The short answer is “no.” Although the Department of Community Health takes a contrary position, Georgia law does not support their position, at least unless the legislature changes the law.
O.C.G.A. § 33-25-11 Cash surrender value and proceeds of life insurance policies and annuity contracts not liable to attachment, garnishment, or legal process in favor of creditors; proceeds becoming part of insured’s estate
(a) Whenever any person residing in the state shall die leaving insurance on his or her life, such insurance shall inure exclusively to the benefit of the person for whose use and benefit such insurance is designated in the policy, and the proceeds thereof shall be exempt from the claims of creditors of the insured unless the insurance policy or a valid assignment thereof provides otherwise. Whenever the insurance, by designation or otherwise, is payable to the insured or to the insured’s estate or to his or her executors, administrators, or assigns, the insurance proceeds shall become a part of the insured’s estate for all purposes and shall be administered by the personal representative of the estate of the insured in accordance with the probate laws of the state in like manner as other assets of the insured’s estate.
(b) Payments as directed in this Code section shall, in every such case, discharge the insurer from any further liability under the policy, and the insurer shall in no event be responsible for, or be required to see to, the application of such payments.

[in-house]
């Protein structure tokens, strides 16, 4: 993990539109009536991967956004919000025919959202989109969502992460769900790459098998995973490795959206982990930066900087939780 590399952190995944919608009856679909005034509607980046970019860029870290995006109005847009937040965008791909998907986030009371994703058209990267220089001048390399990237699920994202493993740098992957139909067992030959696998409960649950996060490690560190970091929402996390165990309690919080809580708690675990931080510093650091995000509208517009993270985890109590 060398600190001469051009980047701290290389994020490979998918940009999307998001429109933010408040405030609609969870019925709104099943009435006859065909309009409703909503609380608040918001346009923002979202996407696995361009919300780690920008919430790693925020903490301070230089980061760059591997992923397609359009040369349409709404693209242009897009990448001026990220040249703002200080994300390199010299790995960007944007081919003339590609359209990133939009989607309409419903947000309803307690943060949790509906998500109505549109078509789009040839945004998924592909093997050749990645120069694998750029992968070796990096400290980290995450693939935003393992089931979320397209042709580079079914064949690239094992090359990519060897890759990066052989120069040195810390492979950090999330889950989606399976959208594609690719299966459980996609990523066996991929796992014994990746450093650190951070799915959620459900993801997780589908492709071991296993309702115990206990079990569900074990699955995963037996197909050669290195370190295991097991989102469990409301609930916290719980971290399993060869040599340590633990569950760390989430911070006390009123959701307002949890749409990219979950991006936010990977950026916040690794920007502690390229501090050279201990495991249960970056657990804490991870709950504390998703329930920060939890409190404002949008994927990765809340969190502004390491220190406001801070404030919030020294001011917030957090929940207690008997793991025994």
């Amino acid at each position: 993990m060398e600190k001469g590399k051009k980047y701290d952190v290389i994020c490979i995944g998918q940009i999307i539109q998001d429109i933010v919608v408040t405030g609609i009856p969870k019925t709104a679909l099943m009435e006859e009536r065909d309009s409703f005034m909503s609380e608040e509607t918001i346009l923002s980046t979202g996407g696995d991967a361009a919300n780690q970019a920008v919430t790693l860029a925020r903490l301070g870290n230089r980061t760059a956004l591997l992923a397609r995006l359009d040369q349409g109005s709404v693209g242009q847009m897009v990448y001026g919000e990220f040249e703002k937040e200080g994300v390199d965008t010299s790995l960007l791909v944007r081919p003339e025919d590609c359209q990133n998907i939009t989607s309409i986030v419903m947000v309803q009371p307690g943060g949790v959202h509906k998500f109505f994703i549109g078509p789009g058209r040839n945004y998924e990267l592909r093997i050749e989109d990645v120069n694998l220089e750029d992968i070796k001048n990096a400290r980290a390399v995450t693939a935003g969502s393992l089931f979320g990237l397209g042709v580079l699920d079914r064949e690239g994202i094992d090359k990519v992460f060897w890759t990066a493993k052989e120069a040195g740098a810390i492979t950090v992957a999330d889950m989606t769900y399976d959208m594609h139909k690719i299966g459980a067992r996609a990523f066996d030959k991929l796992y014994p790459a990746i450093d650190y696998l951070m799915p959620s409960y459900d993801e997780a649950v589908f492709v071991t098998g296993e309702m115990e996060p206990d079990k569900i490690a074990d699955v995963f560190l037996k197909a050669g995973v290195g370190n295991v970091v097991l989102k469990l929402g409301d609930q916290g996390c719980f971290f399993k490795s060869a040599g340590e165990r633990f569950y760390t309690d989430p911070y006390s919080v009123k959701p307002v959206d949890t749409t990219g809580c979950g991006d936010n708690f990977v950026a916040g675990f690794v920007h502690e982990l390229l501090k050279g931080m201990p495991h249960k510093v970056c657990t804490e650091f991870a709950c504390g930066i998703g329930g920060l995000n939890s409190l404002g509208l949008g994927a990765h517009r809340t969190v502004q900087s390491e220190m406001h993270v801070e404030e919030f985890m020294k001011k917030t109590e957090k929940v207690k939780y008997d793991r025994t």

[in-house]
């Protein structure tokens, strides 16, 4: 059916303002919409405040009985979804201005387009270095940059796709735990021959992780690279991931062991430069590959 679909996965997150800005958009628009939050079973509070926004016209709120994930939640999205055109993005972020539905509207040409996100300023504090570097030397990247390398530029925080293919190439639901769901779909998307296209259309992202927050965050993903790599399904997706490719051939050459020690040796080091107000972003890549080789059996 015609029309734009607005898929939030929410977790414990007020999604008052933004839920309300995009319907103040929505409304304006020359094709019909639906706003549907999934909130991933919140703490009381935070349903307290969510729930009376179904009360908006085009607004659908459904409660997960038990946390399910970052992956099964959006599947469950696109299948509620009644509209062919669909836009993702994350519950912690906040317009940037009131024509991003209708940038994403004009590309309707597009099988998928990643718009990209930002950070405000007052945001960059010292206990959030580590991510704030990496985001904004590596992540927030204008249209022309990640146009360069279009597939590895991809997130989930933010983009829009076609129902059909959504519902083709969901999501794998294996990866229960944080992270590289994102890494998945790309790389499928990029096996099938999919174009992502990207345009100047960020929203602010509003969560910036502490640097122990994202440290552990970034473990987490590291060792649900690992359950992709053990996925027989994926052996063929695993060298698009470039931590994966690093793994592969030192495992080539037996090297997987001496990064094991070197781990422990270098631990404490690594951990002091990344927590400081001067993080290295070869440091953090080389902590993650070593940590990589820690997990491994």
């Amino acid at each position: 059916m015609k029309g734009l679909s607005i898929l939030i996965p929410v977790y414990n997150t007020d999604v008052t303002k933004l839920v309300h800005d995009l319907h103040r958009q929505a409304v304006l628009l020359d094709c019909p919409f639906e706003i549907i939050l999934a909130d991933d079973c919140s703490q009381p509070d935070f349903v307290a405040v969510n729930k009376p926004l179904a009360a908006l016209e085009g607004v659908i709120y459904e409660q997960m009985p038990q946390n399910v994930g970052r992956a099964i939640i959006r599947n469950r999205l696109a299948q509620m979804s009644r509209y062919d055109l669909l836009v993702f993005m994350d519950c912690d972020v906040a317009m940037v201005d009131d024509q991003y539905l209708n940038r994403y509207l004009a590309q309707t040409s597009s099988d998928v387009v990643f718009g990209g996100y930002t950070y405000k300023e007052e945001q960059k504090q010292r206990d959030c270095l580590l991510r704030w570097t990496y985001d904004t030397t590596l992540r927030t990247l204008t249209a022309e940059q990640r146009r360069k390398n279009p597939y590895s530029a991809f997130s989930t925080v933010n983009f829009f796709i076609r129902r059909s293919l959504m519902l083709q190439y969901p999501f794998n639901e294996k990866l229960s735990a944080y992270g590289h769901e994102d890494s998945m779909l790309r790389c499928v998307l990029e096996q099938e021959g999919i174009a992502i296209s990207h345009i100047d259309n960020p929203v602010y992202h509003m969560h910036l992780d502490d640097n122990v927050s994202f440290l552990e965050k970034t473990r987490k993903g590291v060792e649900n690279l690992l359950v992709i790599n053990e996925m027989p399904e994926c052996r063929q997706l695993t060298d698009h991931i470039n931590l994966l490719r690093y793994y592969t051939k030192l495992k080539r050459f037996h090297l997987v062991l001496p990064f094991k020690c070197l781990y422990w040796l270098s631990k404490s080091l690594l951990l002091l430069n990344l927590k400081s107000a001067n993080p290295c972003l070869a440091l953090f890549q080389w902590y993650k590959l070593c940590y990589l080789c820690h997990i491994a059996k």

(c) The cash surrender values of life insurance policies issued upon the lives of citizens or residents of this state, upon whatever form, shall not in any case be liable to attachment, garnishment, or legal process in favor of any creditor of the person whose life is so insured unless the insurance policy was assigned to or was effected for the benefit of such creditor or unless the purchase, sale, or transfer of the policy is made with the intent to defraud creditors.
In Speedway Motorsports, Inc. v. Pinnacle Bank, 315 Ga. App. 320, 727 S.E.2d 151, 2012 Ga. App. LEXIS 366, 2012 Fulton County D. Rep. 1334, 2012 WL 1058579, the Court of Appeals affirmed dismissal of a claim against a life insurance policy. Speadway sued a decedent’s survivors, in the trial court (Georgia) for (1) unjust enrichment, (2) avoidance of transfers under the Uniform Fraudulent Transfers Act, O.C.G.A. § 18-2-70 et seq., (3) recognition of constructive trusts or equitable liens on assets, and (4) a declaratory judgment that such assets were the investor’s property. One of the issues in this case was whether Speadway could reach proceeds from a life insurance policy payable to the decedent’s spouse and children. Relying on O.C.G.A. § 33-25-11, the Court held it could not reach the policy proceeds and dismissed that portion of Speadway’s claim.
A Medicaid Estate Recovery claim is essentially a creditor claim for reimbursement. Therefore, unless the legislature changes Georgia insurance law, life insurance porceeds are not recoverable by Georgia’s Medicaid Agency.